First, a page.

A couple years ago while working with a different publication I found myself two hours north of Chicago in a sleepy neighborhood outside of Madison, Wisconsin sitting on a ash-laden couch in a teenager’s apartment. I’d found myself back in the throes of college life to sit down with a local artist possessing a voice beyond his years that had dragged us by the ear north. A string of talented mixtape and project to that point had positioned him as one of my favorites on the rise, and getting to know him was interesting. At 17 at the time, he was just coming into his own, the sudden success the internet provided didn’t dovetail with the understandings he had as a quiet kid in Madison. Oil Change, his first release since last year’s impressive Shade Trees finds the eclectic artist exploring territories new and old, albeit with a distinctly more evolved sense of understanding.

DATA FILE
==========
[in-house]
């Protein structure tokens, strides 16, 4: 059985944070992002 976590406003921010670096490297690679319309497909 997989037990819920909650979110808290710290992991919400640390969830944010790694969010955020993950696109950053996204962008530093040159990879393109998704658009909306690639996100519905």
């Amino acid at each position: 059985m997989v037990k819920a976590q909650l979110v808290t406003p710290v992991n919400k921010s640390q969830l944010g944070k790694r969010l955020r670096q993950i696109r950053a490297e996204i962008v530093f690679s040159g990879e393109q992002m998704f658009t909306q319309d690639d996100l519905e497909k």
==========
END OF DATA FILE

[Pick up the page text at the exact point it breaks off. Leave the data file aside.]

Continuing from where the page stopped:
Despite coming up in an area distinctly outside of what anyone would describe as urban and emerging via the internet, Trapo has always existed distinctly outside the idea of a typified “Soundcloud” rapper. Incorporating elements of blues and jazz into both his vocal stylings and production, the music always felt like, well, music. The same elements are present that you’ll find with the Pump’s, Purp’s and SlumpGod’s, but they come delivered with a sense of evolved style that lands harder than the cookie-cutter flow-snatching we hear elsewhere. Choruses and bridges have life here, musicality sits center and high-hat samples come angled against his baritone. The opening track, “mOndays” drags on, feeling like a well-versed word vomit that seems to get everything needed off his chest to fully dive in from there. And that he certainly does. “Trap House Funk” doesn’t feel like anything you’re getting elsewhere, coming through like a midwest new-age g-funk vibe that fits him like a perfect jacket. His rhyme schemes come packaged for any tempo, I’m getting out of this post before too much stanning happens. Get into Trapo’s latest man, he’s yet to disappoint. Singles streaming regularly on Mild Sauce Radio.